1.d4 Nf6 2.c4 g6 3.Nc3 d5. After the traumatizing loss in game one, Anand is finally back with the Gruenfeld, presumably confident a similar disaster is not in store. 4.cxd5 Nxd5 5.e4 Nxc3 6.bxc3 Bg7 7.Bc4 c5 8.Ne2 Nc6 9.Be3 0-0 10.0-0 b6. Deviating from game one where he had instead continued with 10...Na5. 11.Qd2 Bb7 12.Rac1 Rc8 13.Rfd1 cxd4 14.cxd4 Qd6N


For all practical purposes, this is the novelty. 15.d5 Na5 16.Bb5 Rxc1 17.Rxc1 Rc8 18.h3 Rxc1+ 19.Qxc1 e6 20.Nf4 exd5 21.Nxd5 f5 22.f3 fxe4 23.fxe4 Qe5 24.Bd3 Nc6 25.Ba6!


Though this move should not give White an edge against best play, the maze Black must steer through is complex, and anything less leaves Topalov better. 25...Nd4?! Wishing to avoid unnecessary complications, but best was 25...Bxa6 26.Qxc6 Qa1+ 27.Kf2 (27.Kh2 Be5+ 28.Bf4 Bxf4+ 29.Nxf4 Qe5 30.g3 (30.Kg3 g5 31.Qa8+ Kf7 32.Qxa7+ Ke8 33.Qa8+ Ke7=) 30...Qb2+ 31.Ng2 Bf1 32.Qe8+ And White must take the perpetual.) 27...Qxa2+ 28.Kg3 Qa3! 29.Qa8+ Qf8 30.Qxa7 Be5+ 31.Kh4 Qf1 32.g3 Bc8 33.g4 Bf6+ 34.Nxf6+ Qxf6+=. 26.Qc4 Bxd5 27.Qxd5+ Qxd5 28.exd5


White has a very favorable endgame thanks to his bishop pair now. 28...Be5 29.Kf2 Kf7 30.Bg5 Nf5 31.g4 Nd6 32.Kf3 Ne8 33.Bc1 Nc7 34.Bd3 Bd6 35.Ke4 b5 36.Kd4 a6 37.Be2 Ke7 38.Bg5+ Kd7 39.Bd2 Bg3 40.g5 Bf2+ 41.Ke5 Bg3+ 42.Ke4 Ne8 43.Bg4+ Ke7 44.Be6 Nd6+ 45.Kf3 Nc4!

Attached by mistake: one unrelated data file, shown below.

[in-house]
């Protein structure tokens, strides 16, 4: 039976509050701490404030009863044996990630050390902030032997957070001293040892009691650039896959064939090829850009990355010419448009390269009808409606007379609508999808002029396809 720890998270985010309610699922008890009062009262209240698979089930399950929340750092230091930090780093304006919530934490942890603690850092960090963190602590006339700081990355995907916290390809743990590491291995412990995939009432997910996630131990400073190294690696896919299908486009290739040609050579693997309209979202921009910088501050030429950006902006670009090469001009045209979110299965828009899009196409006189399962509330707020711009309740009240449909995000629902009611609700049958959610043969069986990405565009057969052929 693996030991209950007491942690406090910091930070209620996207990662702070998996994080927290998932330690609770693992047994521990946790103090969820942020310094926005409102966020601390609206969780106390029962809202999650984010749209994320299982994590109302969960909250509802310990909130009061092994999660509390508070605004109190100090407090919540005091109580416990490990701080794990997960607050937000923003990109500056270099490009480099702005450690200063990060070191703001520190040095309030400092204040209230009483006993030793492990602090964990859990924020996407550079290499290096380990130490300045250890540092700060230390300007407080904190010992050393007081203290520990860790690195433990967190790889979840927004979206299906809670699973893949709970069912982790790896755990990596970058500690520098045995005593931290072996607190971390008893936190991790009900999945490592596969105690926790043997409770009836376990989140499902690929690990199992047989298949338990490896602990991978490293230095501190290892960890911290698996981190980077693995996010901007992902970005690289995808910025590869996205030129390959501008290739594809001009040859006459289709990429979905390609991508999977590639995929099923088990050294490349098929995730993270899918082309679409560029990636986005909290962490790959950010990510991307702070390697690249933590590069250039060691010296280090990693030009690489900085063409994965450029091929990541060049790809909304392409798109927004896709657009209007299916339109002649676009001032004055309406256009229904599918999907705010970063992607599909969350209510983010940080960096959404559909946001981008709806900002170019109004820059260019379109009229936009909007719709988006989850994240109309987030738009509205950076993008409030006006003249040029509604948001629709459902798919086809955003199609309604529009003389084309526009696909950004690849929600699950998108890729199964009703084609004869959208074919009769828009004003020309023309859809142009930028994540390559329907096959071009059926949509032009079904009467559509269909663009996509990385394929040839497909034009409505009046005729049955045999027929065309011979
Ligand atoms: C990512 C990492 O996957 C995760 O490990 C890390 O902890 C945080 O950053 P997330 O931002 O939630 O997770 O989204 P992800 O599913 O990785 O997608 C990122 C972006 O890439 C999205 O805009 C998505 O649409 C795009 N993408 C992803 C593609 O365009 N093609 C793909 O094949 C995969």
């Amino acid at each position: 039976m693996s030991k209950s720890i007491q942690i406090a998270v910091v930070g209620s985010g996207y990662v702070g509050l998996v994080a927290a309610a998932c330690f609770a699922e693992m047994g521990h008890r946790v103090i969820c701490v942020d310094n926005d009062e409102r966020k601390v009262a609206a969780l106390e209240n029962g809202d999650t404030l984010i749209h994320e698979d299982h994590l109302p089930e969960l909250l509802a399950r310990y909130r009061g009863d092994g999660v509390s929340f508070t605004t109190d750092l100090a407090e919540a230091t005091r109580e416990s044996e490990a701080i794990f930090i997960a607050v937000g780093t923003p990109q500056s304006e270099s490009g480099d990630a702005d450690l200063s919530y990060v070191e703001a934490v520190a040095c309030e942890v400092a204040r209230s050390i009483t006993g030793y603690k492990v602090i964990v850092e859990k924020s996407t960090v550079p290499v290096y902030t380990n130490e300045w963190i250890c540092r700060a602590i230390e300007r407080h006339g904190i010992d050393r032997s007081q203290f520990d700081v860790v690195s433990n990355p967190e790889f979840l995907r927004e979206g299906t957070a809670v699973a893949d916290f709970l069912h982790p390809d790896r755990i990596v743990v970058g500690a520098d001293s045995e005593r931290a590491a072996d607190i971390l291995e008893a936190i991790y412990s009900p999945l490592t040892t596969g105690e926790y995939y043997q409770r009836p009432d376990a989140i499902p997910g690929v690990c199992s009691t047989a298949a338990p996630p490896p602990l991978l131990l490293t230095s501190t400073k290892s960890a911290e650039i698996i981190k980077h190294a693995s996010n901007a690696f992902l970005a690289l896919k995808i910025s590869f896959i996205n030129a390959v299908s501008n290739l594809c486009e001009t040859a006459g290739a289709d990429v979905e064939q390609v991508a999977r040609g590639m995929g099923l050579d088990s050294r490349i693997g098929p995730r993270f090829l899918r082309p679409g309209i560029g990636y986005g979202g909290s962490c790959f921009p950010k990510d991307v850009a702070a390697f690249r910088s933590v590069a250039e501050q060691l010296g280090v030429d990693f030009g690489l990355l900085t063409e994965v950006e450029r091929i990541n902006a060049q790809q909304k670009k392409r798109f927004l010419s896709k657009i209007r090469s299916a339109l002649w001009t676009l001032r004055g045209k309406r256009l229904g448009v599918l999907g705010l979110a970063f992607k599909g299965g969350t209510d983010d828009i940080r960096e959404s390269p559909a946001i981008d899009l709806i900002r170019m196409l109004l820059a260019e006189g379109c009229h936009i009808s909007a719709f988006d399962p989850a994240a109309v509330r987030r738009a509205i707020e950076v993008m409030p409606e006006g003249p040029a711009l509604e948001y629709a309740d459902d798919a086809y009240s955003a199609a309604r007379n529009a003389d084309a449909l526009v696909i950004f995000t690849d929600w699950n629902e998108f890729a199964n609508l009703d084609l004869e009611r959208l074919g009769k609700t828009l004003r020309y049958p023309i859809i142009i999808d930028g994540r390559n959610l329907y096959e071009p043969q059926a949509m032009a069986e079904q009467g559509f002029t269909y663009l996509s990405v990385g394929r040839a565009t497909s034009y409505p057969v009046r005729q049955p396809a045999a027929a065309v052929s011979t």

Topalov had undoubtedly missed this move, and now the World Champion has almost equalized. There is still play left, but Anand can certainly start breathing calmer now. 46.Bc1 Bd6 47.Ke4 a5 48.Bg4 Ba3 49.Bxa3+ Nxa3 50.Ke5 Nc4+ 51.Kd4 Kd6 52.Be2 Na3 53.h4 Nc2+ 54.Kc3 Nb4 55.Bxb5 Nxa2+ 56.Kb3 Nb4 57.Be2 Nxd5 58.h5 Nf4 59.hxg6 hxg6 60.Bc4 1/2-1/2. [Click to replay]

We were told that Anand proposed the draw, verbally with one word, in Spanish. Topalov signalled the arbiter and indicated his acceptance. There was no penalty or disqualification for violating the "Sofia rules" (no direct draw offers allowed). Apparently the World Championship rules are in force.

Video cameras and the spectators in the playing venue in Sofia

Not exactly packed, the tournament hall

The event tickets, which cost ten Leva = five Euros =$6.50

We got some stats for game nine from Kiril Penusliski:

  • Chairs: Anand's chair is a bit lower – a good two cm – lower then Topalov's.
  • Yawning: Anand-Topalov 3:0 [plus five separate occasions of someone in the audience falling asleep and actually snoring]
  • Water refills: Anand-Topalov 5:5
  • Trips to the WC: Anand-Topalov 4:5. The players are accompanied by the arbiter. Anand once took a long walk down the corridor to the WC without actually using it; he was still followed all the way by an arbiter.
  • Coughing: Anand+Topalov-Nikolopoulous 0:16
  • Death toll: One fly menace, killed by the arbiter at the request of the players

Current standing


Remaining schedule

Day Date Start of game Indian time
Saturday May 08 Free day  
Sunday May 09 14:00h CEST 17:30h IST
Monday May 10 Free day  
Tuesday May 11 14:00h CEST 17:30h IST
Wednesday May 12 Free day  
Thursday May 13 Tiebreaks